Earlier this week, Richard Dean Rosen wrote about how he came to write his recently published book, Such Good Girls: The Journey of the Holocaust’s Hidden Child Survivors. He will be blogging here all week for Jewish Book Council’s Visiting Scribe series.
The main subject of my book Such Good Girls: The Journey of the Holocaust’s Hidden Child Survivors had come very close to bowing out during the difficult process of submitting to my interviews about her largely suppressed experiences hiding in plain sight with her Jewish mother during World War II. All Sophie Turner-Zaretsky had to do was tell me “I can’t do this anymore,” and I would have had to “write off” a year or two of work. Fortunately, Sophie and the other subjects of my book gradually reconciled themselves to sharing their stories, and we all survived the book’s publication. Moreover, and happily, we survived as friends.
Sophie even agreed to appear with me at a talk and reading I gave at a Barnes & Noble in Manhattan. I don’t know how often it’s happened that the subject — and impetus — of a nonfiction book has joined its author at a public event, but her appearance added a very moving dimension to the typical author reading.
“It’s not easy getting up in front of an audience to talk about a book about something as unspeakable as the Holocaust,” I told the audience. “It’s even less easy when the main character in your nonfiction book is sitting in the front row, looking at you as if to say, ‘And how the hell did I end up as the main character in your book?’” Later, I invited Sophie to the stage, where she gave flesh and blood to passages I’d just read about how she had not only passed as a Catholic between the ages of 5 and 11, but actually believed she was an anti-Semitic Polish schoolgirl while her mother, also passing as a Catholic and working for a Nazi functionary, feared daily for both of their lives.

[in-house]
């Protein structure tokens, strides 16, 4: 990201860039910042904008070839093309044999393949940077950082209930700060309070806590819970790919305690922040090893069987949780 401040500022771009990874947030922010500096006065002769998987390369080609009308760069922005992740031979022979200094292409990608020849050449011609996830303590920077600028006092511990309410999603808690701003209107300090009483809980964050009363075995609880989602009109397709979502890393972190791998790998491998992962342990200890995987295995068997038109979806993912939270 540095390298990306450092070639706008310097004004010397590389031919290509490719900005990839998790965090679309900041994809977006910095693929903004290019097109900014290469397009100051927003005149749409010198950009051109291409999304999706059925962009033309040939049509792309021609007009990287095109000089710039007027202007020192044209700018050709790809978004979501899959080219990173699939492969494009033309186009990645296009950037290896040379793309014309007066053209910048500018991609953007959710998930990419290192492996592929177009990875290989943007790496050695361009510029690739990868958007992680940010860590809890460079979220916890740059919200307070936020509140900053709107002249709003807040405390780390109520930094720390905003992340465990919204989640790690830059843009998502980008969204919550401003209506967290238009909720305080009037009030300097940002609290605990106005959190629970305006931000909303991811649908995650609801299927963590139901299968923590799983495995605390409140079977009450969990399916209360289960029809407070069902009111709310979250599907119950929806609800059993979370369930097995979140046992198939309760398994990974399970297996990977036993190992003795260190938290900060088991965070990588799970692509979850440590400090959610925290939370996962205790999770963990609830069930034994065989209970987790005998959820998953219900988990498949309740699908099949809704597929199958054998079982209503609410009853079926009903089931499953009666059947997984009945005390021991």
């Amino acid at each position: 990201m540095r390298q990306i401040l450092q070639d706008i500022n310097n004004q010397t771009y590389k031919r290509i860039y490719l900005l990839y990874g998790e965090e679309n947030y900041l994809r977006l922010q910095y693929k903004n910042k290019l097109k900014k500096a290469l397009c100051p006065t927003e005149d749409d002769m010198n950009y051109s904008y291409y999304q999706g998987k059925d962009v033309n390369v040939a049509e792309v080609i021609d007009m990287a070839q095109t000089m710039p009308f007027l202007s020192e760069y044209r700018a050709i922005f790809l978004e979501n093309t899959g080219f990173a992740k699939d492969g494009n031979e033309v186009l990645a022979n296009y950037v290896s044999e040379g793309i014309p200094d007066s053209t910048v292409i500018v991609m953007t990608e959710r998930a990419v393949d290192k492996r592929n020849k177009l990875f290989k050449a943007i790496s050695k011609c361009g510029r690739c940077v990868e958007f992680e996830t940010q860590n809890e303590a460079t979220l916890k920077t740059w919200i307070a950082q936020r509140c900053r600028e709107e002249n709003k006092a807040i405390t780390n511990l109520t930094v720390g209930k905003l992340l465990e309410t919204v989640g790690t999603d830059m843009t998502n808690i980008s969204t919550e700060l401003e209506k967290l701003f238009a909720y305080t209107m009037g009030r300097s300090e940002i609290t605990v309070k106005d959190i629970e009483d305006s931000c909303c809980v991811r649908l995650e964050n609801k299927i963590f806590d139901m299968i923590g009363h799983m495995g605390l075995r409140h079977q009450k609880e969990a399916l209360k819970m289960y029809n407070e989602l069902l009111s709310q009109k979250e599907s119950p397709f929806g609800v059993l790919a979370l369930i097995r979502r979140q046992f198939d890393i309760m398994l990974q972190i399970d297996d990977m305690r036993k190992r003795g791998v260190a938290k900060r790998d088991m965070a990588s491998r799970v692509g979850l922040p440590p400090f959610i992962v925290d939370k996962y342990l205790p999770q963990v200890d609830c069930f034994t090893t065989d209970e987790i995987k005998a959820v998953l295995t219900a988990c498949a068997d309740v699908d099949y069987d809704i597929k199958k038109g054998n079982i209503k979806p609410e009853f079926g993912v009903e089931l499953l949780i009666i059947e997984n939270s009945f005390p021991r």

The most emotional moment came when Sophie told the audience of a hundred people how upsetting it had always been to her when others bemoaned the passivity of the Jewish people during the Holocaust, given the incredible courage and resourcefulness of people like her mother, who had singlehandedly saved their lives against all the odds.
The most surprising moment for me came when Sophie confessed to the audience something she had never confided in me: that the stress of cooperating with me on the book had prompted her to take an antidepressant for the first time in her life. She had come to understand that the value of recording the experience of hidden survivors as children, and later as adults, was worth the personal misery stirred up by the book. I will always be indebted to “good girls” Sophie, Flora Hogman, and Carla Lessing for bearing with me as I committed their sagas to posterity.
As Sophie said when I once asked her if it was okay for The New York Post to publish an excerpt from the book, “Well, I guess it’s too late to go back into hiding.”
Richard Dean Rosen has written many books, but none presented more challenges than Such Good Girls: The Journey of the Holocaust’s Hidden Child Survivors. It’s a book that neither he initially wanted to write nor his subjects wanted written, but fate and the author’s own hidden agenda intervened.
- Writing About The Holocaust by Margareta Ackerman
- How a Former Catholic Priest Gained a New Understanding of the Holocaust by Salvatore Tagliareni
- Preserving the Mystery by Menachem Z. Rosensaft